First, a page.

Cervical Cancer: What Is It and Can I Prevent It?

The cervix is the lower part of the uterus that connects it to the vagina. Cervical cancer develops slowly, usually taking several years. This provides an opportunity for finding and treating pre-cancerous cells in the cervix.


In its early stages, cervical cancer rarely has symptoms. Symptoms usually develop in more advanced disease, which include irregular vaginal bleeding or discharge, or pain during sex.

Risk factors
  • Becoming sexually active at a young age (especially younger than 18 years old)
  • Having many sexual partners
  • Family history of cervical cancer
  • Smoking
  • Age between 20 and 50
  • Long-term use of the birth control pill
  • Three or more full-term pregnancies
  • Weakened immune system
  • First pregnancy before age 17

Fortunately, there are steps you can take to prevent cervical cancer. The most important ones are getting the HPV vaccine early and having regular screening tests.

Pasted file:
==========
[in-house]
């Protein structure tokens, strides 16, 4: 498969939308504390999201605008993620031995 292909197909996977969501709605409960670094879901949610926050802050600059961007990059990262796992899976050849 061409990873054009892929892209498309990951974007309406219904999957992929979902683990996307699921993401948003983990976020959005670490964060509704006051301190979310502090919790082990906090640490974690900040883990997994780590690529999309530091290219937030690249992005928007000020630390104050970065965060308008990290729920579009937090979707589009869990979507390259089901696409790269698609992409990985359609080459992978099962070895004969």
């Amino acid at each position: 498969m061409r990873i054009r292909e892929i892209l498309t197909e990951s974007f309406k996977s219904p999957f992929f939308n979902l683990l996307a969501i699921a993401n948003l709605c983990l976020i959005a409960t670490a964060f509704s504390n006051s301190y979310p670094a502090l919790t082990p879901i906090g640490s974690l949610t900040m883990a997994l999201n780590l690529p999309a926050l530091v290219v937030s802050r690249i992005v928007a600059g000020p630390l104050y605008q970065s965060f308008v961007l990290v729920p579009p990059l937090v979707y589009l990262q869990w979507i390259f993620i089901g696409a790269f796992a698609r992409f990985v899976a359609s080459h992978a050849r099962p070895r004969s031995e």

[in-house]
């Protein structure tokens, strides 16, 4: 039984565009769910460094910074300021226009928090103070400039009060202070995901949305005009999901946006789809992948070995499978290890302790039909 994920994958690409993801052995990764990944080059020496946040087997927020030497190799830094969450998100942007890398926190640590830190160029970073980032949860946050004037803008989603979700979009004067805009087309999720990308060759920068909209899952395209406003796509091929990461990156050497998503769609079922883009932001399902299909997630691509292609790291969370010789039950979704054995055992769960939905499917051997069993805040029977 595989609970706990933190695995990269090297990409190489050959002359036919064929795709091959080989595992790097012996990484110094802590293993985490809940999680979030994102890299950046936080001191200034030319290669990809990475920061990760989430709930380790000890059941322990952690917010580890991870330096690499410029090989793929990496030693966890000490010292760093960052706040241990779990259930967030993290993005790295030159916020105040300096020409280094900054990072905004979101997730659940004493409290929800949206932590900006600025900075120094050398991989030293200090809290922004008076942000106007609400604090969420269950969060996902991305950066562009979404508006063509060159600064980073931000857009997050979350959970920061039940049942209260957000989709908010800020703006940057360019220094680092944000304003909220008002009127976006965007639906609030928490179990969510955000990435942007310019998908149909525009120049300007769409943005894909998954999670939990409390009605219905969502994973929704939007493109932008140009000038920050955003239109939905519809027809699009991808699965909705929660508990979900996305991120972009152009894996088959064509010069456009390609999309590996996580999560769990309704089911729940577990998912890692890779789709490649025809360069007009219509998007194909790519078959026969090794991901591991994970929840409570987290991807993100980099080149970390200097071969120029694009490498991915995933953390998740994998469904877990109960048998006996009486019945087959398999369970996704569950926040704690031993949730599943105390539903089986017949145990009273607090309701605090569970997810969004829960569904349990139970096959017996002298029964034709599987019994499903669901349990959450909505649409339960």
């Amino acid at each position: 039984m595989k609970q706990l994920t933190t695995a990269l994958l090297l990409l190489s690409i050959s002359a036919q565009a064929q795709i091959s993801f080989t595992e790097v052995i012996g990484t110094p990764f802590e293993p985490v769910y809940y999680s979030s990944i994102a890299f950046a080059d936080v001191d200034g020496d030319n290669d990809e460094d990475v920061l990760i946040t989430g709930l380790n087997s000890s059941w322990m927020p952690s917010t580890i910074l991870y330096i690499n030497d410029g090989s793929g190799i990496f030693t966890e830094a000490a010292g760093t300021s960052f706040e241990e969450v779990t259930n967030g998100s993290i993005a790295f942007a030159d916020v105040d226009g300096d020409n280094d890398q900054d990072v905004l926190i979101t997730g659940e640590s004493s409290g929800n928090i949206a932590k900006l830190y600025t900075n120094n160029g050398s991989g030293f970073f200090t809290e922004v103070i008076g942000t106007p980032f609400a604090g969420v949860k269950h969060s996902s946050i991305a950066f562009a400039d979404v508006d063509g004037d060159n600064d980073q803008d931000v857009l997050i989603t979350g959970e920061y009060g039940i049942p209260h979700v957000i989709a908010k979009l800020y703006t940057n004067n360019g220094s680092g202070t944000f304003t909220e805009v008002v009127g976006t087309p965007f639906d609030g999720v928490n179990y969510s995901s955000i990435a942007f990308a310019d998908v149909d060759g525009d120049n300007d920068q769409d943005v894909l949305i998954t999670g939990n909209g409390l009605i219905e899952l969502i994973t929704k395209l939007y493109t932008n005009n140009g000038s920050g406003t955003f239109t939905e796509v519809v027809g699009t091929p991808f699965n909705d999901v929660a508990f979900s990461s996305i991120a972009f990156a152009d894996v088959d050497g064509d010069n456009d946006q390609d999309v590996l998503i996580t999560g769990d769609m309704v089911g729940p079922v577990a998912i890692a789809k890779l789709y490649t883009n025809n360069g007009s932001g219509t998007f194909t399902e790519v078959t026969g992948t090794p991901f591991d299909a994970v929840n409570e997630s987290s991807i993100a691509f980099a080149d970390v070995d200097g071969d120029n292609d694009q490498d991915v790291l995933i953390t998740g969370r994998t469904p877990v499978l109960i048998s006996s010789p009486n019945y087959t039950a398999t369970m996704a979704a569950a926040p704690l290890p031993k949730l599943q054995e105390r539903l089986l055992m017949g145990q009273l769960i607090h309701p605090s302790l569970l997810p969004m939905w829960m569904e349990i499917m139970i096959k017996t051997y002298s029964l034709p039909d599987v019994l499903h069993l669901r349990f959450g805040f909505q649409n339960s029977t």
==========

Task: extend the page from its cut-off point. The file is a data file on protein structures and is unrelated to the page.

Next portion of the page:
You can also prevent cervical cancer by:

  • Having regular medical check-ups
  • Limiting the number of your sexual partners
  • Maintaining a healthy weight
  • Eating lots of fruits and vegetables
  • Not using birth control pills for an extended period
  • Not smoking

For more tips on how to prevent cervical cancer, read “Cervical Cancer: How to lower your risk”.

Consult your doctor for more information on cervical cancer prevention and screening. Get the HPV vaccine at the participating Watsons branch near you.


https://www.webmd.com/cancer/cervical-cancer/understanding-cervical-cancer-prevention. Accessed 17 March 2022


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